Friday, June 23, 2017

Mortgage Balance (UPDATE) - JUNE 2017

If you have viewed our family's Net Worth Page, you probably already know that it does not include the equity in our home.  Although, we do realize that it is technically part of our overall net worth, we decided that since our home equity is not an asset that we can count on for income (unless we sell and buy something cheaper) we would exclude it from our net worth calculation.

For the purpose of this blog, we are more interested in documenting our loan balance rather than our home equity.  With that said, we will use the current Zillow value as our estimated home value and use it to figure out the percentage we owe on our home. For those interested, we will include the amount of our home equity, but know that we are less concerned with the equity since we have no plans to cash out or otherwise sell our home. Our main goal is to pay off our home on or before my retirement date. 

According to Zillow, our home is currently worth $835,446 (up $6,078 in the last 30-days). Is the housing market seeing a cool down, or is there still a second push as those looking to buy a home before the next school year start going into escrow? Regardless, since we have no intention of selling our home, the fluctuations in the market means little to us.  We mainly post these updates to see the remaining mortgage balance and keep us motivated to push forward to be debt free (including our mortgage) one day!

Mortgage Balance (As of June 1st):
$281,587 (down $1,921 from our post last month)

Percentage Owed:
33.7% (down .55% from our post last month)

Home Equity:
$553,859 (up $9,788 from our post last month)
Mortgage Background:
For those that have not read the Preface on our home equity, we currently hold a 15-year fixed rate mortgage at the incredibly low rate of 2.875%.  My goal is to retire within 10 years and 0 months (120 months) so we are setting out to pay off our mortgage on or before my retirement date. Right now we are a few months behind the target retirement date. Currently, we have approximately 10  years and 10 months (130 months) left on our mortgage.  Nevertheless, I would like to have it paid off in another 10 years (or less). If we accomplish that, I plan to use the last few years to aggressively build our passive income to help supplement our retirement and defer tapping into the 457K as long as we can so it can continue to grow.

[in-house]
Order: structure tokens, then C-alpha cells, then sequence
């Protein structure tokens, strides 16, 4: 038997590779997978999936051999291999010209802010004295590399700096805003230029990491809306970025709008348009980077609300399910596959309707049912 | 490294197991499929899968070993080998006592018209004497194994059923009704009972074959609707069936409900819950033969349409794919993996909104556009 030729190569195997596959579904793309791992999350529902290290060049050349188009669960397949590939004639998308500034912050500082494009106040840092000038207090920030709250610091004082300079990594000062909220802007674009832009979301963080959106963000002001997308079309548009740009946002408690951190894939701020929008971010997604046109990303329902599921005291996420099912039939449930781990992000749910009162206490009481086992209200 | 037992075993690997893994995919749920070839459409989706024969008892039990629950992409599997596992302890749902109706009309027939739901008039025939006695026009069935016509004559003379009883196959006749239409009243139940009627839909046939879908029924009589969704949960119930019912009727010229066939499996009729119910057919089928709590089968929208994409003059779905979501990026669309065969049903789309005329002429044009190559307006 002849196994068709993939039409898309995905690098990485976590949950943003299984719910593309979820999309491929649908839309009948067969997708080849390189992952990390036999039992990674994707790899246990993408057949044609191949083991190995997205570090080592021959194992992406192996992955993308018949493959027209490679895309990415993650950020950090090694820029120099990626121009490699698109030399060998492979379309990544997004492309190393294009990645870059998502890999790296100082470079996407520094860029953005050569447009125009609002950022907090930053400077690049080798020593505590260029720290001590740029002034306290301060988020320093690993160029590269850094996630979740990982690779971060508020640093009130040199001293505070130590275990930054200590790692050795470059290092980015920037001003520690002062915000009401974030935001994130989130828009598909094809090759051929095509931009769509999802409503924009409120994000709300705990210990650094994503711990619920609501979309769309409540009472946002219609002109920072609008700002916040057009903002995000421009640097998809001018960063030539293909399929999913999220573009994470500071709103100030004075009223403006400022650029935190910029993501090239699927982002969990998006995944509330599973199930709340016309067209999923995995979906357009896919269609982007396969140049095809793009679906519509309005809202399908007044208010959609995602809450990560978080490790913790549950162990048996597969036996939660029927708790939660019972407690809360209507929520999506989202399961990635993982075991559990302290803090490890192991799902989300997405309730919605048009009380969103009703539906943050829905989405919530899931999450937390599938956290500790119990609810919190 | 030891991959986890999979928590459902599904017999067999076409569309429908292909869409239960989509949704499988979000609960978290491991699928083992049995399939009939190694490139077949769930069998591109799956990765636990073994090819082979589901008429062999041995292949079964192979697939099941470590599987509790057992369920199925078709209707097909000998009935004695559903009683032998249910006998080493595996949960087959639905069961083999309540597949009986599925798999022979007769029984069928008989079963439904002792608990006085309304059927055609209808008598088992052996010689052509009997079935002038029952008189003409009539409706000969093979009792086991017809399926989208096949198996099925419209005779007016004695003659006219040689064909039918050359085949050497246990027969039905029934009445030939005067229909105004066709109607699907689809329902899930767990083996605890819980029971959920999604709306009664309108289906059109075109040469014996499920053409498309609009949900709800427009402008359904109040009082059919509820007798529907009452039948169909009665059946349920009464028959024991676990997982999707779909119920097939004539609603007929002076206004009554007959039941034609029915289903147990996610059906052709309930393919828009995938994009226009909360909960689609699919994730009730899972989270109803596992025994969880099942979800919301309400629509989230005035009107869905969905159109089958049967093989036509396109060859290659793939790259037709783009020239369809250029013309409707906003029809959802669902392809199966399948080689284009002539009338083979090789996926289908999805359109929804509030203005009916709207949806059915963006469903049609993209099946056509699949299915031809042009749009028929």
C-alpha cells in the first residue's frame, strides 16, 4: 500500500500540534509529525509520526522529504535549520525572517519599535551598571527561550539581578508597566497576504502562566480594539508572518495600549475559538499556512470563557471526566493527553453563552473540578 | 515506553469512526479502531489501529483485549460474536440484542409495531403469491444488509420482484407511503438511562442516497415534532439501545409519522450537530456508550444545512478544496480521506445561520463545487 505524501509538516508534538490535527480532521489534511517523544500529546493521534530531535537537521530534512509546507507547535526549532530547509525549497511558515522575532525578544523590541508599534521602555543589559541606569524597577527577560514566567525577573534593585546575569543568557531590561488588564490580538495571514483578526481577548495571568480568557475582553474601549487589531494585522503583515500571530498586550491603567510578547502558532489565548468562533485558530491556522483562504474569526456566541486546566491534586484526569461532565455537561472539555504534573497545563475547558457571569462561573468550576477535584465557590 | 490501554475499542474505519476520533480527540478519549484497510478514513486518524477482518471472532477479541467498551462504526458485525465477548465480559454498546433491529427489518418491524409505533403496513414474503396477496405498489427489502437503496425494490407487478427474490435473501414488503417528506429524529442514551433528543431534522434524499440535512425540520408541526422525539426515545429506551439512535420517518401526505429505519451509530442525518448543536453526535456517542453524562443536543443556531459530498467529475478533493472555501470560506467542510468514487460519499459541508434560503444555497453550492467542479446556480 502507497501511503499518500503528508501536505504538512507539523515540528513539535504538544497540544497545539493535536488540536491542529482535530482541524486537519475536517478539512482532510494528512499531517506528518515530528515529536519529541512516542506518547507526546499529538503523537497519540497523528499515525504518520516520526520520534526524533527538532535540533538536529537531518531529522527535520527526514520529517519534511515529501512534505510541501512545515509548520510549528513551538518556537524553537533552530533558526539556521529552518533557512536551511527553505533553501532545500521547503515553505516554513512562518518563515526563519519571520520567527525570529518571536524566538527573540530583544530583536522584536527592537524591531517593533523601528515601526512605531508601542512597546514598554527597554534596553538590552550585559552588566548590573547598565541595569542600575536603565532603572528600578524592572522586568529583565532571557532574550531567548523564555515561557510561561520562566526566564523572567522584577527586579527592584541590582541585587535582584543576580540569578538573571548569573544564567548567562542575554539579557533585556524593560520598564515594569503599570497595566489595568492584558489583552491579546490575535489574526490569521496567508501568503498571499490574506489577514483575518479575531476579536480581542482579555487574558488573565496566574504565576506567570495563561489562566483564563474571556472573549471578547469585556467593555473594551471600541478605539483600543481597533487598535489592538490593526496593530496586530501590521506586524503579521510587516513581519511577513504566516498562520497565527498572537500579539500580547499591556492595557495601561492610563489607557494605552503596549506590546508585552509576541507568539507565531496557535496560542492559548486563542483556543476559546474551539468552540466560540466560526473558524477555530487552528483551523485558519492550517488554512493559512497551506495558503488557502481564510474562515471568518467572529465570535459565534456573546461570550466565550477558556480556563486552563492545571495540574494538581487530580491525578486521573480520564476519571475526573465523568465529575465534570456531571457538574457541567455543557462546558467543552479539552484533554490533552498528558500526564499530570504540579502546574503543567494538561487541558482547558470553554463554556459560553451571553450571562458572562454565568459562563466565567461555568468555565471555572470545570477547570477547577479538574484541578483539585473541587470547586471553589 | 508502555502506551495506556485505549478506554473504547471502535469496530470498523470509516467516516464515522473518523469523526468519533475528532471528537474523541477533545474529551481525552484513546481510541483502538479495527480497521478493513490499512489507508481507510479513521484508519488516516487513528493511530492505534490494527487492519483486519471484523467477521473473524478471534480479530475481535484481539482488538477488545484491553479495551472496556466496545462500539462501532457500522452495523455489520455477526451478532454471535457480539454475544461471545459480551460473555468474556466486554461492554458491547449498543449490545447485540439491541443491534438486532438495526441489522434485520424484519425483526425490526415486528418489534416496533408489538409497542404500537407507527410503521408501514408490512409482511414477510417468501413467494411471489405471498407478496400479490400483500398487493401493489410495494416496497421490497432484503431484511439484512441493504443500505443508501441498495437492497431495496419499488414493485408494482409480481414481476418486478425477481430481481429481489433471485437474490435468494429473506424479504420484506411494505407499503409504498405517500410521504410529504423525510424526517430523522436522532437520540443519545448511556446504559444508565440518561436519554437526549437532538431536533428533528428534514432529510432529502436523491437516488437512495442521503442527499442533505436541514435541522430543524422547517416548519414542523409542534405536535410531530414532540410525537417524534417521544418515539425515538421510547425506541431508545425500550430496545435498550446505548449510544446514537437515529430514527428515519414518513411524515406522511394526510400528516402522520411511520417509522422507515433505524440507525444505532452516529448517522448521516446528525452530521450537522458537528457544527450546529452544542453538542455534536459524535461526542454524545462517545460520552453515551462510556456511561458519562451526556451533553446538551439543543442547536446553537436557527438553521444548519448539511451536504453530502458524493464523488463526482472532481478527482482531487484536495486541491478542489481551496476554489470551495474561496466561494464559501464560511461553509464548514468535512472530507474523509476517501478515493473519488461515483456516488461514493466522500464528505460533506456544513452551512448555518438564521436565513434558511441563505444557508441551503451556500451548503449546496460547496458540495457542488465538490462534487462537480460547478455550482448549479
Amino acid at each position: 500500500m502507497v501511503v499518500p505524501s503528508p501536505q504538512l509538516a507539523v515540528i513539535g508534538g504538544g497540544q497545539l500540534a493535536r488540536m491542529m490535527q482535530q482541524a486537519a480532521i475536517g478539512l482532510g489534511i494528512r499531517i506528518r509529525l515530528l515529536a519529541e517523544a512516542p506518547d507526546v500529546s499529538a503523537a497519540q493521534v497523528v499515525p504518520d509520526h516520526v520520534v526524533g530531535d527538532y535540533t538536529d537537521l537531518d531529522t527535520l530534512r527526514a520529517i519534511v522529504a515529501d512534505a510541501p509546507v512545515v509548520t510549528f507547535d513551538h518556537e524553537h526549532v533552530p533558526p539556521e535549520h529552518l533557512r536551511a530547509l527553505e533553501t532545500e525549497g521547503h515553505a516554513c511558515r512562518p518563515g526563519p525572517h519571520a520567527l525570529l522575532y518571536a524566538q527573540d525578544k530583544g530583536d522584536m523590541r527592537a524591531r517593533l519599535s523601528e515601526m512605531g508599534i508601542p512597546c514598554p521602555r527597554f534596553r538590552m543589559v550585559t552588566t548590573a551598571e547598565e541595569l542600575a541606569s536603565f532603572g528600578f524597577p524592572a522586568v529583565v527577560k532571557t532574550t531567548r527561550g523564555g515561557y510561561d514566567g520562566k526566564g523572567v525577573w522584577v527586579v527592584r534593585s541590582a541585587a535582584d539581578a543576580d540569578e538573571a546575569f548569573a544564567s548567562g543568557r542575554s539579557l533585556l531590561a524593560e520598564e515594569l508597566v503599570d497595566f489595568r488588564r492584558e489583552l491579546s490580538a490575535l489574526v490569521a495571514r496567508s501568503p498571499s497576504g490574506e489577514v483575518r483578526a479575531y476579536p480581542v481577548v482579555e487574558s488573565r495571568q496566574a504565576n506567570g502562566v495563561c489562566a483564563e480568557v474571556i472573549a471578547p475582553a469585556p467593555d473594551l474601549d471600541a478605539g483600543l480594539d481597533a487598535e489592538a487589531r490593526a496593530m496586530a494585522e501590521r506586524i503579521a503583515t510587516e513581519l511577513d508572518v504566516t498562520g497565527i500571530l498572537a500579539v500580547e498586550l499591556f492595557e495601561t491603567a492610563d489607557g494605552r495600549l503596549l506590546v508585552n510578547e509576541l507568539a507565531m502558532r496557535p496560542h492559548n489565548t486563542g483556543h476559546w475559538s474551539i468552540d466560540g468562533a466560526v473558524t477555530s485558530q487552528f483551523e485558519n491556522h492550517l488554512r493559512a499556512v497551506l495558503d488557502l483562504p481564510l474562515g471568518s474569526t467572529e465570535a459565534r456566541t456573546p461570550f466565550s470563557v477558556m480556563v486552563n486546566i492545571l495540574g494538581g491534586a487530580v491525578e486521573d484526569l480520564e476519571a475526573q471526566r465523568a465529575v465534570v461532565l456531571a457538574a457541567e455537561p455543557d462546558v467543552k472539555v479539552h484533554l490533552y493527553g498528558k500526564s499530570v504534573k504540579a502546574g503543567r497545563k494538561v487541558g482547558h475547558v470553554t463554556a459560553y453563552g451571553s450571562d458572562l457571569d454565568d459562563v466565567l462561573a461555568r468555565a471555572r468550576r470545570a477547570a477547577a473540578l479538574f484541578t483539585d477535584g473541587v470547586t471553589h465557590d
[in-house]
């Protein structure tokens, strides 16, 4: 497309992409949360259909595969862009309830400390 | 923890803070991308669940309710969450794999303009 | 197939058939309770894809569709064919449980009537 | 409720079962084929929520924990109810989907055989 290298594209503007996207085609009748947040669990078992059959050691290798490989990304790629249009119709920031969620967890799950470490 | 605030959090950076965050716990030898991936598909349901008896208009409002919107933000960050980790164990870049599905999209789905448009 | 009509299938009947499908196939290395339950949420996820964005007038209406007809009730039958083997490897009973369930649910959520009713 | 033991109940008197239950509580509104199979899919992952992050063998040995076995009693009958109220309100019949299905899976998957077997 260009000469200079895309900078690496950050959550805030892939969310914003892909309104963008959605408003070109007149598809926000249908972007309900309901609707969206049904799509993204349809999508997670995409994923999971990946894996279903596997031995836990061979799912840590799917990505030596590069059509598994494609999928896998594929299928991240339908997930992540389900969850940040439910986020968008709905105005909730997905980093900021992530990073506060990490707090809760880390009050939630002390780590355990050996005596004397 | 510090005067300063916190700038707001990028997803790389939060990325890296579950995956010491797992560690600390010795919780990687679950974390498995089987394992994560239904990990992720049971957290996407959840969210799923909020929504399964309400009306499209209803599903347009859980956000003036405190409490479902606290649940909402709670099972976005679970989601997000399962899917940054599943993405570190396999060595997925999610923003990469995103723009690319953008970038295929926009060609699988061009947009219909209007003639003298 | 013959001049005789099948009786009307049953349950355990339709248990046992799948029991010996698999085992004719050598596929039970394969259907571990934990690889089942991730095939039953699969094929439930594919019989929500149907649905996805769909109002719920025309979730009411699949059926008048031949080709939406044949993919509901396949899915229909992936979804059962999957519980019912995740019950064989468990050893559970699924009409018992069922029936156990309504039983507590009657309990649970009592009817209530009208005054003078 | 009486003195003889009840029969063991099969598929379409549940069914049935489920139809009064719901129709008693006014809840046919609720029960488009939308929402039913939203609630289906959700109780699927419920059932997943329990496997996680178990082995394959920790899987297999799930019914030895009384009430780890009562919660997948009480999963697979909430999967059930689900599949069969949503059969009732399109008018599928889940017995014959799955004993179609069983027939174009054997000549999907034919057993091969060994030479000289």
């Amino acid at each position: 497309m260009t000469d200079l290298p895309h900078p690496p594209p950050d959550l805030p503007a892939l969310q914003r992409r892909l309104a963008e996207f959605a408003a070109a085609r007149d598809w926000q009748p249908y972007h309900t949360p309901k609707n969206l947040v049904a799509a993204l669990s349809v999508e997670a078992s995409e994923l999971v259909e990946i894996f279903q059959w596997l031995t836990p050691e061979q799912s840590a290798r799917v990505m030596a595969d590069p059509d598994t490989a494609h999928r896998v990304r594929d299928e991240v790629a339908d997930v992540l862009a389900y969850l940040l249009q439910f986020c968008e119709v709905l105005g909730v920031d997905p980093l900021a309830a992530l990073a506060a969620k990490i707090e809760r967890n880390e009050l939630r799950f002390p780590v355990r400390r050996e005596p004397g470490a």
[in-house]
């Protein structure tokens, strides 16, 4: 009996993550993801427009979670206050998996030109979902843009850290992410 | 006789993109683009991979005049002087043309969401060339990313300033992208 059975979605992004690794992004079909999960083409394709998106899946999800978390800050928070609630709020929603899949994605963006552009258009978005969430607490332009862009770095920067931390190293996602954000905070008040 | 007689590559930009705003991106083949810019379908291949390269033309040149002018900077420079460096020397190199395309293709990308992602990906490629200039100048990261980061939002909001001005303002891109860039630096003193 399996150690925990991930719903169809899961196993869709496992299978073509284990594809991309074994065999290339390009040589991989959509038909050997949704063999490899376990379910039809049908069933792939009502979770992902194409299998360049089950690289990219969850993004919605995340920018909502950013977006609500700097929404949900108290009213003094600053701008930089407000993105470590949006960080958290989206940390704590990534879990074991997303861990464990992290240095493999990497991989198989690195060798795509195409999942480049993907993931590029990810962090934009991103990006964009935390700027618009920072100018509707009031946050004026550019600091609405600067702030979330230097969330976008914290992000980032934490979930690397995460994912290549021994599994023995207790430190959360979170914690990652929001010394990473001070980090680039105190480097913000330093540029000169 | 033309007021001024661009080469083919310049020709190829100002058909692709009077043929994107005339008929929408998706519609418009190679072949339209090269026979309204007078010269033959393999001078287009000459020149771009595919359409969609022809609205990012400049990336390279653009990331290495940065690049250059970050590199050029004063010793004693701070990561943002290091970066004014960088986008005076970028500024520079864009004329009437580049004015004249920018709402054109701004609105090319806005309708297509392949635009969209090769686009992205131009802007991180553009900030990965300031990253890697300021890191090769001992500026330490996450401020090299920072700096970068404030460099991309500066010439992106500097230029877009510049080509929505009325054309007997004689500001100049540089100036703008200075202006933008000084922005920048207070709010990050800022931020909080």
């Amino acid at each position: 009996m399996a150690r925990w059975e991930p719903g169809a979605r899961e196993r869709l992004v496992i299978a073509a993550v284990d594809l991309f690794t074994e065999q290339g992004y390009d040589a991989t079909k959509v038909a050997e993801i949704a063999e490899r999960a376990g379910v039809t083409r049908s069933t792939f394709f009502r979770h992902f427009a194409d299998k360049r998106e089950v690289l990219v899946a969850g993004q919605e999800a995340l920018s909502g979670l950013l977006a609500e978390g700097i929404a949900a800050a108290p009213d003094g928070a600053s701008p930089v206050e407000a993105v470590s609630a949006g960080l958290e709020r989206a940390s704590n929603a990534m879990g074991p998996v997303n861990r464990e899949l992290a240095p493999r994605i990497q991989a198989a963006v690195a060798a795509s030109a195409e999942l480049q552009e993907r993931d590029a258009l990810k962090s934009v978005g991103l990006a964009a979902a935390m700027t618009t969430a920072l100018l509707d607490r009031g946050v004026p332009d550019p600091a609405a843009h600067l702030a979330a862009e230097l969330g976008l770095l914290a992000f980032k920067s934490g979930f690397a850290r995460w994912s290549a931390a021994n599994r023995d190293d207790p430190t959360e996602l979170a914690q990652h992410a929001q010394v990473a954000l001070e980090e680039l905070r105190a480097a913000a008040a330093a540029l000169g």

Right now we are not putting any extra money towards the principal given our low 2.875% interest rate. We feel that we could make our money grow faster by investing it and while keeping the money more liquid. At a certain point, maybe in 6-9 years, we may consider using money from our investment accounts to wipe out the remaining mortgage balance.  Until then, we will continue to grow that money outside, rather than have it locked into our home.
Click on the link below to view our mortgage balance history:


  1. AFFJ -

    Looking forward to you breaking the $280K balance remaining next month!


    1. Thanks Lanny. So are we...can't wait to dip below 250K, then 200K, then 100K 😊. AFFJ

  2. This is my first time posting on this blog. That's an impressive account of your mortgage balance update. I bought my first home last year, so I don't really have any equity in it. But, with the huge equity you have in your residence, that's certainly a nice safety cushion that gives you very good options should you decide to use it.

    Great report and looking forward to more awesome updates.

    1. Congrats on your home purchase. Be patient, I'm sure you will build equity slowly but surely. Glad you found our blog and hope you continue to follow along on our journey.

      Best wishes. AFFJ

  3. we will start having mortgage starting from next year,so it down for last 30 days or up, zillow says up and you say down

    1. When you buy next year, make sure you keep your mortgage payment as low as possible. I know the recommendation is to stay below 33% of your family's annual income but I personally think 25% provides you with much more flexibility and freedom to invest or otherwise cushion any unforeseen expenses.

      And thanks for pointing out the typo in my post. I've since corrected the error. ;)

      Regards, AFFJ